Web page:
Capturing CO2 and turning it into something profitable is not a totally new concept in the world. Innovative startups have been trying to create materials out of CO2 prior to the Covid-19 world pandemic; however there hasn’t been a better momentum than now to scale up these efforts to a global level.
Most solutions to fight climate change can be found in placing cutting edge technology solutions within reach of every individual such as robotics and AI. These innovations are prompting some truly spectacular innovations in every industry. Access to these capabilities, together with the worldwide interest in reversing climate change, creates the perfect environment within which to develop speedy and on-point solutions to our atmospheric CO2 problem.
The most popular sustainability term nowadays is “net zero emissions or net zero carbon”, which has been widely used by media and practitioners alike since the Paris Agreement in 2015 where many governments have formalised their commitment to achieve net zero emissions by 2050. Sustainability terms such as “net zero emissions” not being used in the right context has led to further confusion to those already not familiar with all the nuanced variations and concepts of these sustainability jargon.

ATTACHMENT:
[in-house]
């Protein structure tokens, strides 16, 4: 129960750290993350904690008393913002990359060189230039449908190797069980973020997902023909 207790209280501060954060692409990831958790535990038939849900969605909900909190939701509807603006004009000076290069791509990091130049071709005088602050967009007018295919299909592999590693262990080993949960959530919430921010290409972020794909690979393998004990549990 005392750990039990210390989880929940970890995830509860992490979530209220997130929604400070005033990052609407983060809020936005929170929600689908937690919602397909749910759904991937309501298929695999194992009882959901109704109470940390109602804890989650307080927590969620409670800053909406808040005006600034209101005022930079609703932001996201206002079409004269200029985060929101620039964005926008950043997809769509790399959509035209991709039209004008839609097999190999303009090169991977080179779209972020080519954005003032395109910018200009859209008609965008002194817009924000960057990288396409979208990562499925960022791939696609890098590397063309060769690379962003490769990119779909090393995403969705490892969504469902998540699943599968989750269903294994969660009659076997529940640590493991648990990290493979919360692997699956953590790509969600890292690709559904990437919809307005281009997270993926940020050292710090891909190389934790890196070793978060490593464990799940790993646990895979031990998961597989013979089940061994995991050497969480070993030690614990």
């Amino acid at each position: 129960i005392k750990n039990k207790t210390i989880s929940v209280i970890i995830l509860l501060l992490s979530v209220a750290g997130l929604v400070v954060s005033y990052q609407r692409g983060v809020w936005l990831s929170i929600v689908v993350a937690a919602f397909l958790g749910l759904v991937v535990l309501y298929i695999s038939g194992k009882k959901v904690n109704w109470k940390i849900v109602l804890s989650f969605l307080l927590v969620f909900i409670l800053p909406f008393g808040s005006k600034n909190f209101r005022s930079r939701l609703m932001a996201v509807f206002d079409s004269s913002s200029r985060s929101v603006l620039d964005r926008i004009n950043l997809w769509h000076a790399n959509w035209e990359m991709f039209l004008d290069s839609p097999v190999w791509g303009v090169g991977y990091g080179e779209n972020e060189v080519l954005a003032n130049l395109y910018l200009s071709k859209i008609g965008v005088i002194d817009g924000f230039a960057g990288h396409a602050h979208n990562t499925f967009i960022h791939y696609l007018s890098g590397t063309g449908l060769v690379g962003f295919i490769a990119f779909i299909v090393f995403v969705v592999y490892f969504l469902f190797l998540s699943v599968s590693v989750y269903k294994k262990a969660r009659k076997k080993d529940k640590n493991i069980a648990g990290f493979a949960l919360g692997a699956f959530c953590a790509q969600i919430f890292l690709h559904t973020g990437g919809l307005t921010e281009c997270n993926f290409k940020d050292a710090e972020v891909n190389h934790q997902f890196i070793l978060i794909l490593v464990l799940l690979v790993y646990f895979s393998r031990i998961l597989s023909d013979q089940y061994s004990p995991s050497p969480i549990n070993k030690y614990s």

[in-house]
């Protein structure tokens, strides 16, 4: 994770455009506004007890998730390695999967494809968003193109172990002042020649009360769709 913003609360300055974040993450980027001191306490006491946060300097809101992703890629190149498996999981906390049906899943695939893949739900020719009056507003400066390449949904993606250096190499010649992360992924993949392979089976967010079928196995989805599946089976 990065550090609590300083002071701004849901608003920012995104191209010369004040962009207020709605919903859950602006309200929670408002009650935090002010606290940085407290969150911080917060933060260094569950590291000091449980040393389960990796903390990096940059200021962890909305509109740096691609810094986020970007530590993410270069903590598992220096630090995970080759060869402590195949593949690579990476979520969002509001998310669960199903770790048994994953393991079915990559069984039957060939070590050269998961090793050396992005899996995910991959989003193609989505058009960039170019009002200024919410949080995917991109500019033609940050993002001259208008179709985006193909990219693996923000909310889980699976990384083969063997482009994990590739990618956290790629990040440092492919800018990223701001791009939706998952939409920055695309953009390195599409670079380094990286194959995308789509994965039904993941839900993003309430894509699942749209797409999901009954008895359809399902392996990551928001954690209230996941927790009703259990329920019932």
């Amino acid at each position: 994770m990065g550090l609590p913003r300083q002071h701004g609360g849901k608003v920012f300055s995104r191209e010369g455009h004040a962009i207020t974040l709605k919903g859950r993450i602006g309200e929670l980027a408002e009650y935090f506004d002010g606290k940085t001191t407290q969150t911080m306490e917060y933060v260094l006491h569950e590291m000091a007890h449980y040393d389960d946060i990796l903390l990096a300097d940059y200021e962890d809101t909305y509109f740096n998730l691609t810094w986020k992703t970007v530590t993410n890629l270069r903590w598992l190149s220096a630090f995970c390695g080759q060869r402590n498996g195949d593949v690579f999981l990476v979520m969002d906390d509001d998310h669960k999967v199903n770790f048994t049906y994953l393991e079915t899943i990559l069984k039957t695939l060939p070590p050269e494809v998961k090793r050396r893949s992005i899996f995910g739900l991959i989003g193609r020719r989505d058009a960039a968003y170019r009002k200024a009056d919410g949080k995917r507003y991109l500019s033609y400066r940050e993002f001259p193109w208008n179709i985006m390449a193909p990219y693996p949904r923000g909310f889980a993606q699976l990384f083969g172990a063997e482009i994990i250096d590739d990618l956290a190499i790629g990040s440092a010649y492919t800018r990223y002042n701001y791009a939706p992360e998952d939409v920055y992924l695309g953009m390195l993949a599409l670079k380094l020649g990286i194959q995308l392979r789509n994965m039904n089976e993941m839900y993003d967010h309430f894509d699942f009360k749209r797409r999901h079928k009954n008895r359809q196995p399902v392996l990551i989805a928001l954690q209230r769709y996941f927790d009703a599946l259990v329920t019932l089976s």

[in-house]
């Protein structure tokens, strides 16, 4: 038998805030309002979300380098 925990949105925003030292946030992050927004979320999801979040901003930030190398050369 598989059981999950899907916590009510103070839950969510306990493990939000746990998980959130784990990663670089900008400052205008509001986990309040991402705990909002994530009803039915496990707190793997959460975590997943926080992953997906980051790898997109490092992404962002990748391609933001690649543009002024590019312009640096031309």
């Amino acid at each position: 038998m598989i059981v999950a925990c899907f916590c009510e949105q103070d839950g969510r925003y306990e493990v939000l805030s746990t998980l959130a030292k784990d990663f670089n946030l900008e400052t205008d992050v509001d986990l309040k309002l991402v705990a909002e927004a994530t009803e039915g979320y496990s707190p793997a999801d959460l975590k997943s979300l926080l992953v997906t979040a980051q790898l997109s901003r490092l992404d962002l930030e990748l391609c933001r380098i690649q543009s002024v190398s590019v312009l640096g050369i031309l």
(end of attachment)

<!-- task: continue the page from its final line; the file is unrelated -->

Thus, before pursuing on topic, let us clarify these terms. Net zero emissions refers to the balance made out of greenhouse gas emissions(GHG) that is emitted and greenhouse gas emissions(GHG) taken out of our atmosphere to offset the GHG produced; the net zero carbon means that that no carbon was produced from the get-go therefore no carbon needs to be counterbalanced hence the difference with net zero GHG emissions where all greenhouse gas emissions are declined to zero, as opposed to just carbon dioxide. The net zero concept can be applied for organizations, institutions as well as countries as a whole.